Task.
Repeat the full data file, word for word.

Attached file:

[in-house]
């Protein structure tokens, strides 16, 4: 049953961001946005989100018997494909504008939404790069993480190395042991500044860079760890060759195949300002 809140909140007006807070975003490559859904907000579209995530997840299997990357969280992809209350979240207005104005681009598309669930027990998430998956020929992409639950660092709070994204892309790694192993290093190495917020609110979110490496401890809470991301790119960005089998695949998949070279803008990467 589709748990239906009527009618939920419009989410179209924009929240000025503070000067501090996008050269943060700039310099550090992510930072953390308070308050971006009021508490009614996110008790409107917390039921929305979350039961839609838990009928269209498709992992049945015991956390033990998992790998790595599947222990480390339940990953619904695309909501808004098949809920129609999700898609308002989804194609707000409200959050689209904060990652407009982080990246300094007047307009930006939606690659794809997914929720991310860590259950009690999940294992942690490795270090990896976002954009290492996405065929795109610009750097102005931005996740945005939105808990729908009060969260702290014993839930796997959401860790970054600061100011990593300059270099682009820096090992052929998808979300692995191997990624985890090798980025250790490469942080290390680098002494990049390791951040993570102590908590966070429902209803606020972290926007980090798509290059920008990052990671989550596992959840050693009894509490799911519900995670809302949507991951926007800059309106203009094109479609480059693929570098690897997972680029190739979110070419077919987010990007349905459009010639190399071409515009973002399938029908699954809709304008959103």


[in-house]
């Protein structure tokens, strides 16, 4: 049953961001946005989100018997494909504008939404790069993480190395042991500044860079760890060759195949300002 809140909140007006807070975003490559859904907000579209995530997840299997990357969280992809209350979240207005104005681009598309669930027990998430998956020929992409639950660092709070994204892309790694192993290093190495917020609110979110490496401890809470991301790119960005089998695949998949070279803008990467 589709748990239906009527009618939920419009989410179209924009929240000025503070000067501090996008050269943060700039310099550090992510930072953390308070308050971006009021508490009614996110008790409107917390039921929305979350039961839609838990009928269209498709992992049945015991956390033990998992790998790595599947222990480390339940990953619904695309909501808004098949809920129609999700898609308002989804194609707000409200959050689209904060990652407009982080990246300094007047307009930006939606690659794809997914929720991310860590259950009690999940294992942690490795270090990896976002954009290492996405065929795109610009750097102005931005996740945005939105808990729908009060969260702290014993839930796997959401860790970054600061100011990593300059270099682009820096090992052929998808979300692995191997990624985890090798980025250790490469942080290390680098002494990049390791951040993570102590908590966070429902209803606020972290926007980090798509290059920008990052990671989550596992959840050693009894509490799911519900995670809302949507991951926007800059309106203009094109479609480059693929570098690897997972680029190739979110070419077919987010990007349905459009010639190399071409515009973002399938029908699954809709304008959103």